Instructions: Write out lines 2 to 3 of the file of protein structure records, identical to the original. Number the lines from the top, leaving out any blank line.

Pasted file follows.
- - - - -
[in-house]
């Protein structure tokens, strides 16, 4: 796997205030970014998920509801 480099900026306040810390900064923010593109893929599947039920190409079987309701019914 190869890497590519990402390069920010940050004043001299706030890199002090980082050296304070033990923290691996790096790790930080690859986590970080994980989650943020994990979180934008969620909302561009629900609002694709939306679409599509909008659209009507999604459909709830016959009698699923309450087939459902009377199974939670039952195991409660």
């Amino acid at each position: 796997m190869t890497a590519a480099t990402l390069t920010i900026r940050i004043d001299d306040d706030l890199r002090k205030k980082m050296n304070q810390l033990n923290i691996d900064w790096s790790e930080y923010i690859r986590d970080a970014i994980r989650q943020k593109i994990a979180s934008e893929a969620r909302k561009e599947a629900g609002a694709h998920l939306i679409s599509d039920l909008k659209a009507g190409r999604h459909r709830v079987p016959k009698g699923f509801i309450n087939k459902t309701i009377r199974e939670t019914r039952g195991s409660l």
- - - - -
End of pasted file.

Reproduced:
């Protein structure tokens, strides 16, 4: 796997205030970014998920509801 480099900026306040810390900064923010593109893929599947039920190409079987309701019914 190869890497590519990402390069920010940050004043001299706030890199002090980082050296304070033990923290691996790096790790930080690859986590970080994980989650943020994990979180934008969620909302561009629900609002694709939306679409599509909008659209009507999604459909709830016959009698699923309450087939459902009377199974939670039952195991409660």
């Amino acid at each position: 796997m190869t890497a590519a480099t990402l390069t920010i900026r940050i004043d001299d306040d706030l890199r002090k205030k980082m050296n304070q810390l033990n923290i691996d900064w790096s790790e930080y923010i690859r986590d970080a970014i994980r989650q943020k593109i994990a979180s934008e893929a969620r909302k561009e599947a629900g609002a694709h998920l939306i679409s599509d039920l909008k659209a009507g190409r999604h459909r709830v079987p016959k009698g699923f509801i309450n087939k459902t309701i009377r199974e939670t019914r039952g195991s409660l």